Family and Caregiver Schizophrenia Discussion Forum

Need advice on how to deal with delusions of persecution


#1

Our son, 32, lives with his dad and I, has paranoid delusions so is unable to be employed and is on AISH (government supplement). It is barely adaquate and he is preoccupied with the need to make money which motivates him to start all kinds of projects that he never actually finishes. He doesn’t read instructions and eventually things go wrong and he gives up. However, I love that he is motivated. It gets him off the couch and keeps him enthuised about life. I do worry though, that at some point the reality of not actually accomplishing anything will get him down. And then what?

My question is… how should we respond to his delusional thinking about someone wanting to harm him? I’ve listened to some of Dr. Amador’s talks about not presenting reality until you have built a trusting relationship, but as his mother I want to reassure him that he is safe. Often our conversations start something like this: “Mom you don’t understand. You should never associate with (friend/relative). When I was a kid he tried to kill me. You weren’t there so you didn’t know about it. He should be in jail…” I have learned not to defend the person he’s accusing because that turns him against me, but I want to reassure him that he’s safe with them. As it stands we’re not free to have these people to our home which causes misunderstanding if we exclude them from family get togethers etc.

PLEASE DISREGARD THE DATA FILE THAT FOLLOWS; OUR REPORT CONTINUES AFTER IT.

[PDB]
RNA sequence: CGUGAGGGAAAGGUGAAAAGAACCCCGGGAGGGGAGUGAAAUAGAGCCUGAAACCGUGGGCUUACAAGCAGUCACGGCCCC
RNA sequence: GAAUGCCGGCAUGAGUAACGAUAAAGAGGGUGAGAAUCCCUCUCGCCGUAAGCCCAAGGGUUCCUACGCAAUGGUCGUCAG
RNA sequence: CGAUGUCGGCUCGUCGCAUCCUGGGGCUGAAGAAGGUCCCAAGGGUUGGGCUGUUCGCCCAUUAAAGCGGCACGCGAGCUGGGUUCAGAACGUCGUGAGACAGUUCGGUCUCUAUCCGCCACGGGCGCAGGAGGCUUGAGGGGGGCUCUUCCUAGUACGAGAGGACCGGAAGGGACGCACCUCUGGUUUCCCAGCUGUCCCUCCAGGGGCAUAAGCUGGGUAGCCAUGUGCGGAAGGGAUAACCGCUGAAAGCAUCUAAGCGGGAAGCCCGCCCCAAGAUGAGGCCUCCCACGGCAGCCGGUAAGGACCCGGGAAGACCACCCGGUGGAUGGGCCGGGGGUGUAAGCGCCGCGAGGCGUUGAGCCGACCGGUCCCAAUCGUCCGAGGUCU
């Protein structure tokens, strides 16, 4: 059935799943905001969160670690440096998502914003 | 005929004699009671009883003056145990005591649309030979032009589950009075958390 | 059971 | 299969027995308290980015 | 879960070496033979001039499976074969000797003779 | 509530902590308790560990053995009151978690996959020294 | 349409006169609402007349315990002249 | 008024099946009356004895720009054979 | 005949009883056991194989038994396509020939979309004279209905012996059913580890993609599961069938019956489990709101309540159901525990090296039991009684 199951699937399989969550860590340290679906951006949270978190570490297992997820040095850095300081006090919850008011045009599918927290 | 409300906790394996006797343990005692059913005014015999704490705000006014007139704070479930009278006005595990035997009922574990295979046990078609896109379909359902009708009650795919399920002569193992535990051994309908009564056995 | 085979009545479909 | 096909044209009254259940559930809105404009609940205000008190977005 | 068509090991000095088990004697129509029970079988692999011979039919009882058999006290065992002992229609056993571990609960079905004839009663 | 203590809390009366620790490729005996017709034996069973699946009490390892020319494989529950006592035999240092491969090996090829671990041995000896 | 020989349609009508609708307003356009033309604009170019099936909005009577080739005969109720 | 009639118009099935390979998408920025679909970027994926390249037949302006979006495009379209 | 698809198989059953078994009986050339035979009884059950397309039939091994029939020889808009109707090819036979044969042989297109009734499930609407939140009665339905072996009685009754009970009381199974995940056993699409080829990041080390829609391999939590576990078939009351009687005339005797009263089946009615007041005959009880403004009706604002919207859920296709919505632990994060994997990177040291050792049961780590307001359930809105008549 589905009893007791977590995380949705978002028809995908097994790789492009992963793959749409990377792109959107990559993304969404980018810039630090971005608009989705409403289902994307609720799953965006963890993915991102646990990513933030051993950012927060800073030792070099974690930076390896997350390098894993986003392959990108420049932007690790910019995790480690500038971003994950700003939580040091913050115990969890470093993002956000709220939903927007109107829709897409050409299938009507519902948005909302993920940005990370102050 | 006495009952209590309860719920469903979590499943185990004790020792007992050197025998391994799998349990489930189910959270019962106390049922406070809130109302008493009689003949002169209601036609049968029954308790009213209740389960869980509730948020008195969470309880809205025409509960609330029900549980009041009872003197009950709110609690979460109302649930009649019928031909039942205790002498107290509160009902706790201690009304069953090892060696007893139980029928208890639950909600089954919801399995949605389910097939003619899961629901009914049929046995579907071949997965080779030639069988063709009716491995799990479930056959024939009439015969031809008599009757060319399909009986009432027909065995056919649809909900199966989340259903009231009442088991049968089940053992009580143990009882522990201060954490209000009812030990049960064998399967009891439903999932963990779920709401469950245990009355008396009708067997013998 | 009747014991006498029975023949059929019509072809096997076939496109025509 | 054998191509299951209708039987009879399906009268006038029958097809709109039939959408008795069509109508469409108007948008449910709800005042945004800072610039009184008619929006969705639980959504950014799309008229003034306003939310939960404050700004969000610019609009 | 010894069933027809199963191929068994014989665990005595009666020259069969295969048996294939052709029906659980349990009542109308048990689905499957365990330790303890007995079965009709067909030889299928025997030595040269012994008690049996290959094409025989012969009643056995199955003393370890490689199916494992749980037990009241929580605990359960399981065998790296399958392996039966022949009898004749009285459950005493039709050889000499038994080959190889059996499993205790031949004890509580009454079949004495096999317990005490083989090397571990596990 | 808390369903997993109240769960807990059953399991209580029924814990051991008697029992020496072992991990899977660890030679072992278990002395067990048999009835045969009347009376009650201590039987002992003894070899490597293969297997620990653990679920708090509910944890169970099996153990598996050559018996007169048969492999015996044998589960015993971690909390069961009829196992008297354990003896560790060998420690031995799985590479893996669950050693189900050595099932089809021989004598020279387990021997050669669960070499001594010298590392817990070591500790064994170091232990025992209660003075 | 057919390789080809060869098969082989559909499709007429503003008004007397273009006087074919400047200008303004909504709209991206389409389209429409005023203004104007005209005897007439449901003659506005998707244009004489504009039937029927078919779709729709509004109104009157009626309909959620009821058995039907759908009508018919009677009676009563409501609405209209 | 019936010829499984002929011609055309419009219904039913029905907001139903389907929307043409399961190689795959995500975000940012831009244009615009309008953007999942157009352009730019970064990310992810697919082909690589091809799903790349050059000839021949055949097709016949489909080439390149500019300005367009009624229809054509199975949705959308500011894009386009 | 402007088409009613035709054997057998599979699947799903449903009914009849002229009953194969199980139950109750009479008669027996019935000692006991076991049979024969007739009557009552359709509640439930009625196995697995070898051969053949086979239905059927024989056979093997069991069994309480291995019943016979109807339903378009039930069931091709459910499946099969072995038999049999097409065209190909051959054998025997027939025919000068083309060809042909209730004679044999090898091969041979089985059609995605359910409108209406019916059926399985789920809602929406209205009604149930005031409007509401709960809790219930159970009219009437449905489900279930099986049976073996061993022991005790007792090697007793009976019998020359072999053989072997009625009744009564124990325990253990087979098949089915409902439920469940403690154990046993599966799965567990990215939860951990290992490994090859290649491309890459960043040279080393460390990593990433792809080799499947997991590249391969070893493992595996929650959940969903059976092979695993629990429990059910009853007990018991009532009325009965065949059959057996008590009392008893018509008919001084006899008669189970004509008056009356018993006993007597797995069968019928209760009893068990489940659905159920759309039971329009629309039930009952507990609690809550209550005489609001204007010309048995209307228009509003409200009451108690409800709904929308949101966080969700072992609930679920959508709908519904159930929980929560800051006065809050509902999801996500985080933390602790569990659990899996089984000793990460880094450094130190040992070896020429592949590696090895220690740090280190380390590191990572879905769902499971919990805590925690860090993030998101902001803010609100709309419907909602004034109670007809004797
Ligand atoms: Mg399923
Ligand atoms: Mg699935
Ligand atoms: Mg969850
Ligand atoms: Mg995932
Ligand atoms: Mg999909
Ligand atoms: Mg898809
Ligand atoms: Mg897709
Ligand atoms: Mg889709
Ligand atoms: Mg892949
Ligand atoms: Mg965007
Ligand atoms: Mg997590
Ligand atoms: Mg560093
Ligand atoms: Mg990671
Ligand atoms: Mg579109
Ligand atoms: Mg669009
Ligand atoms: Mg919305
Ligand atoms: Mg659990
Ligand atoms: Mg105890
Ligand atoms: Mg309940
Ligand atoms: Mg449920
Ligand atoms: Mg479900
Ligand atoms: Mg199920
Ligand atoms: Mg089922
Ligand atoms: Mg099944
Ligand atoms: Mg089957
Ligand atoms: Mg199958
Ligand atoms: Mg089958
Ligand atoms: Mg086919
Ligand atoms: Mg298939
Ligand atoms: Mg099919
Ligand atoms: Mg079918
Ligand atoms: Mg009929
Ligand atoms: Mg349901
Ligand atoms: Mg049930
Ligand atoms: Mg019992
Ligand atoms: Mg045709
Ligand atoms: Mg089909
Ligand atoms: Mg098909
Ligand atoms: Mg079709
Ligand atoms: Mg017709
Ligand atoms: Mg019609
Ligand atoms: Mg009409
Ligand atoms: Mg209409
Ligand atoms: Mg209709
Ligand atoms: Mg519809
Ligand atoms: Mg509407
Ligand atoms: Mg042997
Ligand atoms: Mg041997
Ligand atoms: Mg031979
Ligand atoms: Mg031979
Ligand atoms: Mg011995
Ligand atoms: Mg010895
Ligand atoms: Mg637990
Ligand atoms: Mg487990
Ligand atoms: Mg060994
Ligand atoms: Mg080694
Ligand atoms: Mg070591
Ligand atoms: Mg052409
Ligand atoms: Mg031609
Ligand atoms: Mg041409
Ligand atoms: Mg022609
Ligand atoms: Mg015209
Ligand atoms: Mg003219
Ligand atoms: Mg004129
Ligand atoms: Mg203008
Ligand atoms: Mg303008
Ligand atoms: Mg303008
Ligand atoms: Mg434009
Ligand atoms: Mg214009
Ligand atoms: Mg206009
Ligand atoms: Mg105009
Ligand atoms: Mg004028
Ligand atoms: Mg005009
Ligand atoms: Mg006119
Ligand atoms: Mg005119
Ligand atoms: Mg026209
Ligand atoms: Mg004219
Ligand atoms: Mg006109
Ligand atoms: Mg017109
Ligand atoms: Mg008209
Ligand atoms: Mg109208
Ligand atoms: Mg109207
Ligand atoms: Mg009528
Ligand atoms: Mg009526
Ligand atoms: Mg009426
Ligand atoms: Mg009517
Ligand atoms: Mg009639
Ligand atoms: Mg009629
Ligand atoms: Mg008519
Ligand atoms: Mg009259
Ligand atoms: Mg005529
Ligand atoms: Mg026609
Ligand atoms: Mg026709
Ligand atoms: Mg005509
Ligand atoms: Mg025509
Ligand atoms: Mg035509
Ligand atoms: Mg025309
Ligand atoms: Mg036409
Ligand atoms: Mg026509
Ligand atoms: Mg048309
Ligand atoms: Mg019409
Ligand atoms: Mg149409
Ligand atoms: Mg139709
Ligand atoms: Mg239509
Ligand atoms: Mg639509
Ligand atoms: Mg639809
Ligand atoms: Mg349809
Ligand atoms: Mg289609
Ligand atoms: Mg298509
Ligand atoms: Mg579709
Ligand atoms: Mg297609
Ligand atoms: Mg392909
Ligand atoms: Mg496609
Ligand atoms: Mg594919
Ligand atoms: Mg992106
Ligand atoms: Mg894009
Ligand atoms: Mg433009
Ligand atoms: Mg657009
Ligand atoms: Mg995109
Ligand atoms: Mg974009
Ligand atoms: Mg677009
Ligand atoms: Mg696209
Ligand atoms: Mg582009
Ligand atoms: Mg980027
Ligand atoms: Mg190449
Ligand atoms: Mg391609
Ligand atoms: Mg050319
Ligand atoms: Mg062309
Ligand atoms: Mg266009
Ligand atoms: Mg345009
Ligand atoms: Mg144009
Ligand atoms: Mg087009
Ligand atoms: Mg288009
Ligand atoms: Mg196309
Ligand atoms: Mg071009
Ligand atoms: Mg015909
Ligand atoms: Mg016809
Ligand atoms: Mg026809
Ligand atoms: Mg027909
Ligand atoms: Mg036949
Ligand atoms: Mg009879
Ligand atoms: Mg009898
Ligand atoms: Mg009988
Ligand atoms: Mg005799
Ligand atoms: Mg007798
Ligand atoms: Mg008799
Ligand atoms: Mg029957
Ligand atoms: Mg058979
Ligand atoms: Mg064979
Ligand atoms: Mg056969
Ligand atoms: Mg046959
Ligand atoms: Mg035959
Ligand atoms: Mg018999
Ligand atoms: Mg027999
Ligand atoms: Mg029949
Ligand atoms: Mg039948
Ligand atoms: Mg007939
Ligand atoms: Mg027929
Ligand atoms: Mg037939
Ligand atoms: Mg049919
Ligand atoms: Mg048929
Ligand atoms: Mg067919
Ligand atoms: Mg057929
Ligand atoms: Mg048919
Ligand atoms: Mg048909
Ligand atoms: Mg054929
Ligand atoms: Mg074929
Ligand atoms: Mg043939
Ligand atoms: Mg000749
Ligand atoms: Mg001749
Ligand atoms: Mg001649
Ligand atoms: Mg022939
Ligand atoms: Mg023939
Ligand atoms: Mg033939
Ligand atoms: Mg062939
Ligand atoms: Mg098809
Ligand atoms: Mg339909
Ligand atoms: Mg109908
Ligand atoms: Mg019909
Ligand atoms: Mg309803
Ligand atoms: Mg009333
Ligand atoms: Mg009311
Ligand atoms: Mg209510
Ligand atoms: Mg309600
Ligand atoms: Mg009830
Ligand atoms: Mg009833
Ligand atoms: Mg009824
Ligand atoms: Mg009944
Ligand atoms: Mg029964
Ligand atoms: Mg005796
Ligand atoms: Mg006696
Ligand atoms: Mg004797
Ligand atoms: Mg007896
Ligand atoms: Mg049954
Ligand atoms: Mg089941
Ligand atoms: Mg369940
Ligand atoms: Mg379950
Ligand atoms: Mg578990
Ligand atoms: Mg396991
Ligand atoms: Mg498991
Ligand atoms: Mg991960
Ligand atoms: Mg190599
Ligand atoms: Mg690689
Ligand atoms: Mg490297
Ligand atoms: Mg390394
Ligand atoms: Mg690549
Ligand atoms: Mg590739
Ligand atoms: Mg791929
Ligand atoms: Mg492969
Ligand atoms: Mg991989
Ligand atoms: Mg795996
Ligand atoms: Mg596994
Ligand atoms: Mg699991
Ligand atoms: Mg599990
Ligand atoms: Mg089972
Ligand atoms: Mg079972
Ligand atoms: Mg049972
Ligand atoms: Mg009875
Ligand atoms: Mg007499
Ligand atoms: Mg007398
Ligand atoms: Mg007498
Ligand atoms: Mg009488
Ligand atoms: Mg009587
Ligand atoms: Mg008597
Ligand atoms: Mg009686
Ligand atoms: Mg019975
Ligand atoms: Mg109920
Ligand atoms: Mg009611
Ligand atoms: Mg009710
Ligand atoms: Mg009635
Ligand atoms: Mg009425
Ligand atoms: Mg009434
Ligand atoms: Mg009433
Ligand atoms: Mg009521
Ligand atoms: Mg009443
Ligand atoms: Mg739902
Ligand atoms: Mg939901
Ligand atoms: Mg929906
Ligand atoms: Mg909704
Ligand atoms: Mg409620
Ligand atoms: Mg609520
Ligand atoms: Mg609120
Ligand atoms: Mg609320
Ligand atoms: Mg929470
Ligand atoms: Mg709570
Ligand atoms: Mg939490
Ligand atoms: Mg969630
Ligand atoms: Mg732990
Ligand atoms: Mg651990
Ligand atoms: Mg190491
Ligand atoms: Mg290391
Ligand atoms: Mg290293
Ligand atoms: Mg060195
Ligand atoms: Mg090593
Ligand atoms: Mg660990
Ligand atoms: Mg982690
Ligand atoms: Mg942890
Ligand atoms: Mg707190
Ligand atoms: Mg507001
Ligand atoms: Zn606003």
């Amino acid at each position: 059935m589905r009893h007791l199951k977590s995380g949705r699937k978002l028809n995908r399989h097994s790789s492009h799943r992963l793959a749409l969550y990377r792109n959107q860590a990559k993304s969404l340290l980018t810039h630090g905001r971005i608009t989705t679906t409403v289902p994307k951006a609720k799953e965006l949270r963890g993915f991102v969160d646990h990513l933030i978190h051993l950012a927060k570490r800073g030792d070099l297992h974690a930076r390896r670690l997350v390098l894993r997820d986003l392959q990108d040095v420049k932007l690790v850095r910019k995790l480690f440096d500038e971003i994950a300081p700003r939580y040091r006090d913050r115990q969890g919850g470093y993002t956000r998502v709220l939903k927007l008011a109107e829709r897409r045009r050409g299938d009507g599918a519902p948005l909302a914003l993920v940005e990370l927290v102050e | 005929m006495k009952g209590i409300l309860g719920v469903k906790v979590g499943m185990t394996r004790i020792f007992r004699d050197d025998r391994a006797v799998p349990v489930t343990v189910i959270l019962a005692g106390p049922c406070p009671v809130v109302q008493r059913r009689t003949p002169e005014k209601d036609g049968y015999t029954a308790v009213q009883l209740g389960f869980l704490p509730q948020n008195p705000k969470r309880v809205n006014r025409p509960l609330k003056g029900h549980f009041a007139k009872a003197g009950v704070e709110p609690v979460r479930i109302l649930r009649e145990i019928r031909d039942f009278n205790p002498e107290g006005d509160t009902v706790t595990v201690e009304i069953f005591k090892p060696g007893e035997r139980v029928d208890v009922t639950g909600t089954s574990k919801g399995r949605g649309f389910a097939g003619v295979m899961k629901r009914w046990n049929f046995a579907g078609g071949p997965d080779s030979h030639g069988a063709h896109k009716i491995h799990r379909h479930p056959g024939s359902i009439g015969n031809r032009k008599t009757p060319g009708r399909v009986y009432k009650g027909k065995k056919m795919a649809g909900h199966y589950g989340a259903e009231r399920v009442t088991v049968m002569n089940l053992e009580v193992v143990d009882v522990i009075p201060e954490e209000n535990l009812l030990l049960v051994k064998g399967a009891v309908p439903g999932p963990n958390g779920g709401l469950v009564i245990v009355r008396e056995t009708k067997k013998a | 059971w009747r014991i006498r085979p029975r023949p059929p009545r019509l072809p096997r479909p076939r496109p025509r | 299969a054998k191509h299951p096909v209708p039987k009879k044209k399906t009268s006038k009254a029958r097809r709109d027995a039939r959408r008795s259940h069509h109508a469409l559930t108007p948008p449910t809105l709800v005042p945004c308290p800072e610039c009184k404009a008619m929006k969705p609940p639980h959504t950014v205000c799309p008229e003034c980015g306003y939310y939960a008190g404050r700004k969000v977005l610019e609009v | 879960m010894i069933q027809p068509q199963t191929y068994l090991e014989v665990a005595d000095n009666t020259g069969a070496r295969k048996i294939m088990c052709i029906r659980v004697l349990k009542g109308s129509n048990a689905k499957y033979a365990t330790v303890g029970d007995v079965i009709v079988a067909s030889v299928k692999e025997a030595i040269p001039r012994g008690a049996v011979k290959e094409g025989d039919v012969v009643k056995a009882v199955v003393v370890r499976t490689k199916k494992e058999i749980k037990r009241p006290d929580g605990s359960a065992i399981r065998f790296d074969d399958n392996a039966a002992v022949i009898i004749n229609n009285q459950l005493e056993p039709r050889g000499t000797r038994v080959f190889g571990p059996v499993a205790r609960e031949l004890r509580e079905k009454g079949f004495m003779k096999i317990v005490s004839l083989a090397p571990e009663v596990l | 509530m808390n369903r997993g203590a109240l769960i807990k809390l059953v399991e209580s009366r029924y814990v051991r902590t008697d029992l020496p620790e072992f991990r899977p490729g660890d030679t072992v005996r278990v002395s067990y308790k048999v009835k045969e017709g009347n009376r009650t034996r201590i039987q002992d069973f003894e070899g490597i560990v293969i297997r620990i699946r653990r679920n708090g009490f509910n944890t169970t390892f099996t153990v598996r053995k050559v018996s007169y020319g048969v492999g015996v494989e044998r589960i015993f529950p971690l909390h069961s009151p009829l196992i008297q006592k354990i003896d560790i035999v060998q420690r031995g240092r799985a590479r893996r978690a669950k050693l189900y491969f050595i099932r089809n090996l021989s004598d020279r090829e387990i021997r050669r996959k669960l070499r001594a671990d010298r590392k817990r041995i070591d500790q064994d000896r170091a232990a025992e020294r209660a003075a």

Any advice would be greatly appreciated.


#2

My 34 year old daughter is delusional about my husband, her step-father. She is convinced that he is evil and mind controls me while abusing her. I try to never counter her delusions. Per LEAP, I listen to her statements as long as she wants to talk, then empathize by telling her I understand that the idea of mind control might upset her, then tell her we need to agree to disagree as I don’t feel mind-controlled by my husband, then I ask her if I can help her (partner with her) to solve her feelings as my husband owns the house and without him we wouldn’t have a place to live right now. She always says no, but it has reduced her ravings about my husband to a degree. I use LEAP on small things and large things (eating was one where I had success in getting her to accept food from me).

Perhaps with your son you could say, “I am sorry that you feel we should never associate with him/her, I can understand that you have angry feelings about him/her, but I hope you can agree to disagree with me, as I don’t feel the same anger. Can work out something together so that you don’t feel uncomfortable next time he/she visits here?”

I built a new outside door into my daughter’s room so that she can “escape” from my husband if she needs to without going through the house where he is. That came out of LEAP.